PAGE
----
Responding by helping all children

Jun. 27, 2013 @ 04:47 AM

Children in North Carolina, an agreeable precious commodity, are not making any more improvement than their counterparts across the country.

That’s the finding of an annual study released Monday by the Annie E. Casey Foundation. We’re No. 35, back a spot from last year.

The source of the information is a private charitable organization now in its 65th year. Its mission is to “foster public policies, human-service reforms and community supports” for children in today’s families.

The foundation ranks each state in more than a dozen areas of economic well-being, education, health, and families and communities. It brings the information together in a collective ranking.

For the most part, the study tells a lot of what we can see each day as we move about the Tri-County. While there are positive things happening for our children, many live in poverty, one-parent households and are battling to keep up in reading and math.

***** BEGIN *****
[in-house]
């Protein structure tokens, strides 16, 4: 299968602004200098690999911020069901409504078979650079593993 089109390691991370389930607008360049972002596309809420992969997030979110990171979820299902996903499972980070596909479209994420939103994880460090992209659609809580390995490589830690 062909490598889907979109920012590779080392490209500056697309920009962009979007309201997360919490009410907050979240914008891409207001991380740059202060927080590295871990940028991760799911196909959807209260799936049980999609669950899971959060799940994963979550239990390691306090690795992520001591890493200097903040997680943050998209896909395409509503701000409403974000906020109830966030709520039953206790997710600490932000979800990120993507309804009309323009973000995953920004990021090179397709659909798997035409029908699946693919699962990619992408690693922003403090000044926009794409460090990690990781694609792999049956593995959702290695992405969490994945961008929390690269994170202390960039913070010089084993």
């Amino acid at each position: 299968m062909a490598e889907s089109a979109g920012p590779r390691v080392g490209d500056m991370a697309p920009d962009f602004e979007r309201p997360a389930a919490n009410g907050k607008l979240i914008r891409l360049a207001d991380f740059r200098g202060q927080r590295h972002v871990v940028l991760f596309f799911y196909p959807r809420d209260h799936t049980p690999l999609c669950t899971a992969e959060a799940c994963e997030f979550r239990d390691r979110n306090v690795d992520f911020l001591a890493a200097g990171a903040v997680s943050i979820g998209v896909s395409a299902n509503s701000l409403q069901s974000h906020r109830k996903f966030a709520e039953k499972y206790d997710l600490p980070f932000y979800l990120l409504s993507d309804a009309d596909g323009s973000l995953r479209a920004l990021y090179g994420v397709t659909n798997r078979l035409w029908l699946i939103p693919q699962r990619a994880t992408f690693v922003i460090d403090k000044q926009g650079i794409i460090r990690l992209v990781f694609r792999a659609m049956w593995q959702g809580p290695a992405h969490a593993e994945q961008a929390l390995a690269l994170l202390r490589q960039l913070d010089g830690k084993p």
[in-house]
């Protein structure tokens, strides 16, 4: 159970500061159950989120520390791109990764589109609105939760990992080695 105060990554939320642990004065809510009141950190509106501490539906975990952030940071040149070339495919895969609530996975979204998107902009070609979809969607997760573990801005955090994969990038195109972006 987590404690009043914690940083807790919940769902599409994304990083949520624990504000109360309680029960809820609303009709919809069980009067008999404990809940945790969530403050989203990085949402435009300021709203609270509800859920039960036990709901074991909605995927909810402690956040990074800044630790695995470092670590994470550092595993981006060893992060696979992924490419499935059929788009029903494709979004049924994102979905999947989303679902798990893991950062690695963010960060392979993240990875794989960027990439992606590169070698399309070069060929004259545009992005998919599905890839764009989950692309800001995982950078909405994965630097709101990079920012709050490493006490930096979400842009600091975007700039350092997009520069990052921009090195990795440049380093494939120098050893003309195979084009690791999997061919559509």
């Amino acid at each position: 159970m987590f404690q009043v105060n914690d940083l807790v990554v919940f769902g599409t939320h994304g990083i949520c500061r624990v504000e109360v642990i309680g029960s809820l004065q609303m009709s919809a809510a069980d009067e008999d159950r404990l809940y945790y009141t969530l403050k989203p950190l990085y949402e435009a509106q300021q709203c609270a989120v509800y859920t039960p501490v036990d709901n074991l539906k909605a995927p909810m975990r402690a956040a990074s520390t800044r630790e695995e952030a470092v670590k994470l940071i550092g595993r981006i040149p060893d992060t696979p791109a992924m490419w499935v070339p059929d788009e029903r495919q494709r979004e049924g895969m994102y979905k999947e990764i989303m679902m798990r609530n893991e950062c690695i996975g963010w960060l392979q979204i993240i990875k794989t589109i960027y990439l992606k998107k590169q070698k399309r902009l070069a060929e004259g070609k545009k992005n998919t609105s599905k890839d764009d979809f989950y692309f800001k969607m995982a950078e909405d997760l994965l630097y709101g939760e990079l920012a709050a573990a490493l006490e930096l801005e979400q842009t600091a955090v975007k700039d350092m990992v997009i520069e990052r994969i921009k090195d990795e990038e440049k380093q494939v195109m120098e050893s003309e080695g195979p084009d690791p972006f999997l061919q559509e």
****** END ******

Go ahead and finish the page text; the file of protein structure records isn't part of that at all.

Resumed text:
The study puts actual numbers on it, albeit only through 2011 — the most recent data available.

Perspective is paramount, as with any statistics.

One in five children of our state were in poverty in 2007. Now it is one in four. We’ve increased only 1 percent worse than the national average.

Families where no parent has full-time, year-round employment has increased, but again, at about the same rate as the national average.

The number of teens ages 16 to 19 not in school and not working has increased 2 percent to 10 percent; the national average remains steady at 8 percent.

Fourth-grade reading, measured in odd years since 2003, has improved better than the national average in that time. Eighth-grade math, measured in odd years since 2003, is fluctuating with national averages. And more high school students are graduating on time from the 2009-10 class than from the 2005-06 class.

According to the study, children are progressing nationally in the areas of education and health. And while the recession has been tough on all and its negative impact is evident, the economic well-being of children actually improved from 2010 to 2011.

Rankings are informative and have value, but striving to help each and every child is the bottom line for us all.


This editorial originally appeared in the Henderson Daily Dispatch